A rapidly growing marketing strategy, sitting right in the middle of the advertising ecosystem, is location-based marketing. According to BIA Advisory Services, marketers will spend over $26 billion in 2019 on geotargeted campaigns.
This specialized marketing technique is a great fit for most, but not all industries. Here is what makes for successful location-based marketing—and a few things you need to avoid.
Brands with physical locations are the best fit for location-based marketing, which seems obvious but always worth reiterating. These types of businesses are the best fit for geotargeting campaigns because location-based marketing and analytics companies can geofence locations to capture the audiences visiting their locations. Marketers create audiences based on real-world visits, rather than likes and follows on social media, for their geotargeted campaigns. Using this method, marketers ensure they are reaching the right audience at the right time and delivering relevant messaging.
So who could use geotargeting campaigns successfully? This includes any and all retail locations, food and dining establishments, grocery stores, and the list goes on. Here are a few more examples.
Auto dealers also benefit from geotargeting campaigns, particularly geo-conquesting, that can reach their competitors’ customers. Their large retail footprint, high-value price tag and purchase cycle cause marketers to work hard to reach car shoppers during their final phase of visiting auto dealers.
When they meet the right criteria, companies and brands with seasonal stores and time-specific events also create impactful geotargeting campaigns. Think pop-up tax offices and holiday stores.
Marketers for these brands use audiences seen at their locations the previous year to deliver ads to the same group, encouraging return visits the following year. Professional and collegiate sports teams use location-based targeting to reach the audiences that visit their venues each season to encourage future ticket purchases. A trade show that takes place over multiple days at a large venue attracting thousands of attendees is an effective way to capture a business-to-business audience.
We have also seen travel and tourism boards successfully using geotargeted campaigns. For example, a marketer working to promote tourism in Charleston, SC, might want to convince visitors of Savannah, GA, to visit their location instead next summer.
Marketers at ecommerce companies and consumer packaged goods (CPG) companies can also use location-based marketing in certain situations. Ecommerce brands, whether they have physical retail stores or not, seek audiences that visit competitors that have stores. Similarly, consumer-packaged goods (CPG) companies that stock products in specific stores can use geotargeting. A company with a high-end hair care product found only at salons should use location-based marketing to reach audiences visiting those salons.
Those who use any targeting approach know that each strategy has its limits, and location-based marketing is no different. These limits can be both in the quality and quantity of data, as well as regulatory and compliance restraints.
The most common challenge to developing a successful location-driven campaign is discovering that the locations won’t scale to create a meaningful audience. This challenge can arise from a variety of issues including choosing a single location without abundant foot traffic to analyze, events that do not last long enough to capture the right audience, or smaller markets with limited data to begin with.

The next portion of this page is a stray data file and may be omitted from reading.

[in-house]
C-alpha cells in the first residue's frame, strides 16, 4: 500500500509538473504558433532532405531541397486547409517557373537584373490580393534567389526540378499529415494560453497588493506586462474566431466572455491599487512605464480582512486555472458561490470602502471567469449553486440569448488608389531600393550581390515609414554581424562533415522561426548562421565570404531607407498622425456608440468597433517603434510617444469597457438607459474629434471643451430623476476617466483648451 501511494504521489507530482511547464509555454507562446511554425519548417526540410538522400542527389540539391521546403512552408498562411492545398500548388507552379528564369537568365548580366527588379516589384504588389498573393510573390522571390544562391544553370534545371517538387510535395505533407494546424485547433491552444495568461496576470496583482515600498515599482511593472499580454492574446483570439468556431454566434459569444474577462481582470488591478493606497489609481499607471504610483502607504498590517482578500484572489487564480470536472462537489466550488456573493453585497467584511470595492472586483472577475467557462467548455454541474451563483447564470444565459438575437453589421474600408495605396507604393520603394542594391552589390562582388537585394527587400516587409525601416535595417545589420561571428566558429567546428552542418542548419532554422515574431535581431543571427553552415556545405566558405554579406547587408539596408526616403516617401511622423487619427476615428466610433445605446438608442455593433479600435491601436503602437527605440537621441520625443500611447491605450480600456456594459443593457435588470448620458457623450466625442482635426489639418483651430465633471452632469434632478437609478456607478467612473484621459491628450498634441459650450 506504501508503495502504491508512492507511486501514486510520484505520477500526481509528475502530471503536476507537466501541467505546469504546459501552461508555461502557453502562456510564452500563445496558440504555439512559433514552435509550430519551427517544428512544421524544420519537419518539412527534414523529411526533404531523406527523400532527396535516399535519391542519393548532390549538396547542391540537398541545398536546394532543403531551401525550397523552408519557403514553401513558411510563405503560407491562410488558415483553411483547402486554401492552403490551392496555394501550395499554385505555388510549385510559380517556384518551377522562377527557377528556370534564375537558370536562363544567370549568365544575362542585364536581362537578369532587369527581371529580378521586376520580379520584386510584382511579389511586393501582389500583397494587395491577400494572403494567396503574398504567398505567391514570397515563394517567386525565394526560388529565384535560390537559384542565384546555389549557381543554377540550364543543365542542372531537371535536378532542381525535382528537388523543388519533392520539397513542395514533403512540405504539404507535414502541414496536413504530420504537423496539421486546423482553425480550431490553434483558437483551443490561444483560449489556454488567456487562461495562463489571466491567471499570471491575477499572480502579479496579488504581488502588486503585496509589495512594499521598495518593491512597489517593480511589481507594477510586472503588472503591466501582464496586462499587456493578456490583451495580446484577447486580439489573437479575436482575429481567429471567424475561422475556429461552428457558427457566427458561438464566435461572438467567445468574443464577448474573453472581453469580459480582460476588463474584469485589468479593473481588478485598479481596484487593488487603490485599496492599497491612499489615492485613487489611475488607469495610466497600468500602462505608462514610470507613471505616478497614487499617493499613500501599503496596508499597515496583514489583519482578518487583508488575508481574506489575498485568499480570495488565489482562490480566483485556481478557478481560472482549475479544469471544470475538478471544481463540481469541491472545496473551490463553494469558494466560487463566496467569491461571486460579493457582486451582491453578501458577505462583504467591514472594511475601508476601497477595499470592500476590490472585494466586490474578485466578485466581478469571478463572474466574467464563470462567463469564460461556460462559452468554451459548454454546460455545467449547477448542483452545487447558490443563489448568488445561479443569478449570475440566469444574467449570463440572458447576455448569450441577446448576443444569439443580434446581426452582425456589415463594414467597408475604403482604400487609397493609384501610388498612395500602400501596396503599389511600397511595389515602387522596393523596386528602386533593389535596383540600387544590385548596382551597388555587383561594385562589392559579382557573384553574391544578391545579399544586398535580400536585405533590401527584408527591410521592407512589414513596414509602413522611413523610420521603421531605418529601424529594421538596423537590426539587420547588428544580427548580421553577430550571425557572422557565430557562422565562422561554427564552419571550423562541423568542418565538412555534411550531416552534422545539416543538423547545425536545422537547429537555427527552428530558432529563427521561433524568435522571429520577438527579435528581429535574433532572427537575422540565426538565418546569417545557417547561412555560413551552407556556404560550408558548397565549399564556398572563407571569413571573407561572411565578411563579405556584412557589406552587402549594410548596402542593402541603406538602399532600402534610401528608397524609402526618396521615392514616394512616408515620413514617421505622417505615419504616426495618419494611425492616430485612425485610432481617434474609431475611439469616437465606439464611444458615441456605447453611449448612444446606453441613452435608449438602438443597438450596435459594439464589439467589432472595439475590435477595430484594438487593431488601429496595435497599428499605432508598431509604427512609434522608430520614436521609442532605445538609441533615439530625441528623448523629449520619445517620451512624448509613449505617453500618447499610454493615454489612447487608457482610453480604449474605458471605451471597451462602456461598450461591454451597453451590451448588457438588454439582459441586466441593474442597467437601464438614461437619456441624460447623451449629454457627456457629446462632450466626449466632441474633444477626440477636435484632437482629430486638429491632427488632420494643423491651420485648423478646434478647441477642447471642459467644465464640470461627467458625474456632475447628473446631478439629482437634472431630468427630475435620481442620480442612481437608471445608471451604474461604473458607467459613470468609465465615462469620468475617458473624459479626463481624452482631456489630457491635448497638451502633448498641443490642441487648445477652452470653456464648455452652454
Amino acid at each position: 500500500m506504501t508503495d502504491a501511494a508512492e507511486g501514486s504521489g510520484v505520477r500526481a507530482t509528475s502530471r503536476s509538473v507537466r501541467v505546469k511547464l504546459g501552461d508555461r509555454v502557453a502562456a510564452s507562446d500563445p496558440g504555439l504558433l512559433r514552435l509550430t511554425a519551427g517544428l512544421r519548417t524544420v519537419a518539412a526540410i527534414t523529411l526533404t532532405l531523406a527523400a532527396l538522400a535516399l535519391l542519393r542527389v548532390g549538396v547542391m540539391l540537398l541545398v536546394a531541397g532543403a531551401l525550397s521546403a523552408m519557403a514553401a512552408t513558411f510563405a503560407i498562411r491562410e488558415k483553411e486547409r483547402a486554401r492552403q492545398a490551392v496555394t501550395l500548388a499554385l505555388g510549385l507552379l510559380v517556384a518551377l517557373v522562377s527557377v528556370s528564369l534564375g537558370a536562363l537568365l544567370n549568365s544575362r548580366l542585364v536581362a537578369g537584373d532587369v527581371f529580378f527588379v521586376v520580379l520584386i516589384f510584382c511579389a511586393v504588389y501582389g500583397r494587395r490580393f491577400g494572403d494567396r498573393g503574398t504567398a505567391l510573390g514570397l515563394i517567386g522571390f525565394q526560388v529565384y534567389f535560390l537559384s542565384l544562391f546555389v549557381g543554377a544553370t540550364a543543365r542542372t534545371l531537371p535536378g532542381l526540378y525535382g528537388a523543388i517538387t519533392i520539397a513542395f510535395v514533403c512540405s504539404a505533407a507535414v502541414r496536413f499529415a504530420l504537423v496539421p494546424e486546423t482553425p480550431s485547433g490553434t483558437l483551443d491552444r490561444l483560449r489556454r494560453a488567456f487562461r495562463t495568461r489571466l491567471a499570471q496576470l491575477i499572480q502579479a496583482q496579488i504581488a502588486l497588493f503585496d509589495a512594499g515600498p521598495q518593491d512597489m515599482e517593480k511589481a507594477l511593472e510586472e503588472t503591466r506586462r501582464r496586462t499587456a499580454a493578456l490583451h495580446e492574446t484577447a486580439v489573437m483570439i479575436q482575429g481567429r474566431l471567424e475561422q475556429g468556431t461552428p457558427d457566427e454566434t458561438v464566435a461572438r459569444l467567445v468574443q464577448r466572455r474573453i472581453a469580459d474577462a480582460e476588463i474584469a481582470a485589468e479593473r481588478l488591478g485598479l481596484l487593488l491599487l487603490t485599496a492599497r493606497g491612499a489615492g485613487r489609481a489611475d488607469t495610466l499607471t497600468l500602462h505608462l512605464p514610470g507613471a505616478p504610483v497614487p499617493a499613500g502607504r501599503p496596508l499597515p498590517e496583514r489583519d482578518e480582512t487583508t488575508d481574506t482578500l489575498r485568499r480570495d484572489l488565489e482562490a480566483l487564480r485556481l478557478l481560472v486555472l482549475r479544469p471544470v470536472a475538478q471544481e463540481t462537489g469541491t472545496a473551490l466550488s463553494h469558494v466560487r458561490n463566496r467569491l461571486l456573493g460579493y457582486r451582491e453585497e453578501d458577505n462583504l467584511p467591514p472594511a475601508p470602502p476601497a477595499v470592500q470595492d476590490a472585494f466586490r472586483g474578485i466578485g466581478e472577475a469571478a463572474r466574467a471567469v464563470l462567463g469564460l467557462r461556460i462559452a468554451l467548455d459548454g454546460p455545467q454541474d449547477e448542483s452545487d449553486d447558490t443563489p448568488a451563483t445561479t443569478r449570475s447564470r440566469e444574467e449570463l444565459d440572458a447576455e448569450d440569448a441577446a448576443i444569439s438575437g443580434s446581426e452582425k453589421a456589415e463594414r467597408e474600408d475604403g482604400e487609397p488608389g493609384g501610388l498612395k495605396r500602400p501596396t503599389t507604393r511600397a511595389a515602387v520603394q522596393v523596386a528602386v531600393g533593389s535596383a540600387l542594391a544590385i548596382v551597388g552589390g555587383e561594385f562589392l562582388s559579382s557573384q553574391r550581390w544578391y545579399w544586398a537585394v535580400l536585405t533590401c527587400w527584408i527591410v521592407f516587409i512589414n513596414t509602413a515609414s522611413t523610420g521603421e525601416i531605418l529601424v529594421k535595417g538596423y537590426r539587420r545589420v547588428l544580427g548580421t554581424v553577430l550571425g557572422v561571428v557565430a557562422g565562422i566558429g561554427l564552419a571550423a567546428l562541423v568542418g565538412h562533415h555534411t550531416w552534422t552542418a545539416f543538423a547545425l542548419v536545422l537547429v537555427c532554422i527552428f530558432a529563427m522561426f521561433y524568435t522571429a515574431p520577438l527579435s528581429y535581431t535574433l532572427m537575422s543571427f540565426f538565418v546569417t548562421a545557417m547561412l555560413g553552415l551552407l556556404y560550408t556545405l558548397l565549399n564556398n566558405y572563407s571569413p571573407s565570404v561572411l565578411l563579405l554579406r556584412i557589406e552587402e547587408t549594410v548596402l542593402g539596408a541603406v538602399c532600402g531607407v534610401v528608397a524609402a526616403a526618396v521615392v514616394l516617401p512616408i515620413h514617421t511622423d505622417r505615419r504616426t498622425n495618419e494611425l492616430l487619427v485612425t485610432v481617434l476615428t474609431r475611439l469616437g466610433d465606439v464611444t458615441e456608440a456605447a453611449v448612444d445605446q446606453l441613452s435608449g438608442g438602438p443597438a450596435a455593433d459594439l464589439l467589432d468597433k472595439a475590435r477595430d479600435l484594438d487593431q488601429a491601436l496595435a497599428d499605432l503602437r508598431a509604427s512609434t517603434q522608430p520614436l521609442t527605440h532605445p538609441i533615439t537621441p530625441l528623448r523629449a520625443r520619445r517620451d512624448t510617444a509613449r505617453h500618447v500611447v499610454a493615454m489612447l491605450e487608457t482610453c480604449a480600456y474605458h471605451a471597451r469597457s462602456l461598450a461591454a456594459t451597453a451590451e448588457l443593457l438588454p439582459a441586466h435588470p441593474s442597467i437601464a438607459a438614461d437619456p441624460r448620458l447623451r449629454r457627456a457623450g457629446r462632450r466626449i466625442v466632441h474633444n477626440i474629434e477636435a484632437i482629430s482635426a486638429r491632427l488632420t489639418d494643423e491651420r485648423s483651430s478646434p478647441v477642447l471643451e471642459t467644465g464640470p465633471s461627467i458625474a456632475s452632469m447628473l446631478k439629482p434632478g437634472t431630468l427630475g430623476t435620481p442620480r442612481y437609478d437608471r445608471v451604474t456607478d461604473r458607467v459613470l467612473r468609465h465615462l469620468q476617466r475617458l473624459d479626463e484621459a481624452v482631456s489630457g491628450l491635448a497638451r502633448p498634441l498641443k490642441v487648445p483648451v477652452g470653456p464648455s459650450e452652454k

Locations like this without much foot traffic wouldn’t work for geotargeting.
Sometimes marketers also find location-based audiences challenging when businesses are clustered tightly together or on-top of one another, like in malls or multi-use buildings. Creating an audience for a store that sits on the street level of an apartment building or visitors to an office located on the 12th floor of a skyscraper is difficult. Location-based marketing and analytics companies may not be able to determine the difference who is a shopper and who lives or works on the floors above or below the desired location.
Remember that high-end hair care product example? If it’s only available at certain salons, then location-based marketing would work well. But if it’s available anywhere, then this strategy just wouldn’t work.
Products that are ubiquitous and can be found in a variety of locations—think bubble gum, soft drinks, pet food—don’t benefit from location derived insights. These marketers should use other targeting methods, such as demographics and purchase history, to reach their audience more effectively.
Brands of certain locations, such as healthcare offices, can pose another challenge for location-based campaigns given the sensitive nature of the data. Privacy compliance firms such as the Network Advertising Initiative, the Digital Advertising Alliance, and TrustArc have requirements for membership, which stipulate acceptable business practices and how their member companies must handle opt-in permissions. They play a vital role in the absence of comprehensive federal legislation to create protections for consumers.
Adhering to these codes of conduct, location-based marketing companies typically don’t allow marketers to create audiences around sensitive locations, primarily healthcare related, nor to engage in any discriminatory practices. These same principles apply to the ability to track or target any person individually. Marketers don’t have any interest or incentive to reach audiences of one, but rather large cohorts of audiences that exhibit similar behaviors or characteristics.